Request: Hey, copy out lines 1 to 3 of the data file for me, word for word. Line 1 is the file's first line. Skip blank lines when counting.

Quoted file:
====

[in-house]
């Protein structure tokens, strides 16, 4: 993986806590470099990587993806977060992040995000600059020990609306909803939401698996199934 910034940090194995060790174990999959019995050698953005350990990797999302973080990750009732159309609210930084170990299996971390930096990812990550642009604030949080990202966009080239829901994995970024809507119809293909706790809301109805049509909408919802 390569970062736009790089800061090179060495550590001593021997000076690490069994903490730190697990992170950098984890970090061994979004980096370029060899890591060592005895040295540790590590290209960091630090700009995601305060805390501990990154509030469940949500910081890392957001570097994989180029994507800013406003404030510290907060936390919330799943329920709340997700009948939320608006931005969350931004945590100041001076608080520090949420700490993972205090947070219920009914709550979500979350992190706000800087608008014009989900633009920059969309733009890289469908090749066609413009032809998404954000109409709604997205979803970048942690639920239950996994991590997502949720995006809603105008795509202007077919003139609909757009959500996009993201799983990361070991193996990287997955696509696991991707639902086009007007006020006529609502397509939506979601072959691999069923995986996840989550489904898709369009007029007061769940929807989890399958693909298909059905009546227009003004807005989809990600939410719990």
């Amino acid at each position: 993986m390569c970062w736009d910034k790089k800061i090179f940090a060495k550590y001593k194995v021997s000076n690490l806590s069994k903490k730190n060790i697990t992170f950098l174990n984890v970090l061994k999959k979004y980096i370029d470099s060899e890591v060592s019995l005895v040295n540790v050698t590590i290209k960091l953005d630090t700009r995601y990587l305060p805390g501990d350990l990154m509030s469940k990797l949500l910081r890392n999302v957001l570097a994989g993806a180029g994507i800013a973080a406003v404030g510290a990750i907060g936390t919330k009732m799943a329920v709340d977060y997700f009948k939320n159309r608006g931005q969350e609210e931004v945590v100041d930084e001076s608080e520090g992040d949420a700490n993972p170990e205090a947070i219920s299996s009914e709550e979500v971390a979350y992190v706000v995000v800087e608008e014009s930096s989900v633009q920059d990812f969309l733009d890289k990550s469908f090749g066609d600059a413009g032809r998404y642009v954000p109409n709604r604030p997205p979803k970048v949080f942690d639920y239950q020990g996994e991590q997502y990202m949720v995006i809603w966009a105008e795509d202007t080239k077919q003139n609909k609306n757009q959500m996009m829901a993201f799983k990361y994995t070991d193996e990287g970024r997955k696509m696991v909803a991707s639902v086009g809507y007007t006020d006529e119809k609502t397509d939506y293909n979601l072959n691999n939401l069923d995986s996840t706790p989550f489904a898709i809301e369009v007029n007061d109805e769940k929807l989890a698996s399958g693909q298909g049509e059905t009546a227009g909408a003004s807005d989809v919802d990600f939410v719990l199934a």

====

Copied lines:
[in-house]
């Protein structure tokens, strides 16, 4: 993986806590470099990587993806977060992040995000600059020990609306909803939401698996199934 910034940090194995060790174990999959019995050698953005350990990797999302973080990750009732159309609210930084170990299996971390930096990812990550642009604030949080990202966009080239829901994995970024809507119809293909706790809301109805049509909408919802 390569970062736009790089800061090179060495550590001593021997000076690490069994903490730190697990992170950098984890970090061994979004980096370029060899890591060592005895040295540790590590290209960091630090700009995601305060805390501990990154509030469940949500910081890392957001570097994989180029994507800013406003404030510290907060936390919330799943329920709340997700009948939320608006931005969350931004945590100041001076608080520090949420700490993972205090947070219920009914709550979500979350992190706000800087608008014009989900633009920059969309733009890289469908090749066609413009032809998404954000109409709604997205979803970048942690639920239950996994991590997502949720995006809603105008795509202007077919003139609909757009959500996009993201799983990361070991193996990287997955696509696991991707639902086009007007006020006529609502397509939506979601072959691999069923995986996840989550489904898709369009007029007061769940929807989890399958693909298909059905009546227009003004807005989809990600939410719990």
């Amino acid at each position: 993986m390569c970062w736009d910034k790089k800061i090179f940090a060495k550590y001593k194995v021997s000076n690490l806590s069994k903490k730190n060790i697990t992170f950098l174990n984890v970090l061994k999959k979004y980096i370029d470099s060899e890591v060592s019995l005895v040295n540790v050698t590590i290209k960091l953005d630090t700009r995601y990587l305060p805390g501990d350990l990154m509030s469940k990797l949500l910081r890392n999302v957001l570097a994989g993806a180029g994507i800013a973080a406003v404030g510290a990750i907060g936390t919330k009732m799943a329920v709340d977060y997700f009948k939320n159309r608006g931005q969350e609210e931004v945590v100041d930084e001076s608080e520090g992040d949420a700490n993972p170990e205090a947070i219920s299996s009914e709550e979500v971390a979350y992190v706000v995000v800087e608008e014009s930096s989900v633009q920059d990812f969309l733009d890289k990550s469908f090749g066609d600059a413009g032809r998404y642009v954000p109409n709604r604030p997205p979803k970048v949080f942690d639920y239950q020990g996994e991590q997502y990202m949720v995006i809603w966009a105008e795509d202007t080239k077919q003139n609909k609306n757009q959500m996009m829901a993201f799983k990361y994995t070991d193996e990287g970024r997955k696509m696991v909803a991707s639902v086009g809507y007007t006020d006529e119809k609502t397509d939506y293909n979601l072959n691999n939401l069923d995986s996840t706790p989550f489904a898709i809301e369009v007029n007061d109805e769940k929807l989890a698996s399958g693909q298909g049509e059905t009546a227009g909408a003004s807005d989809v919802d990600f939410v719990l199934a």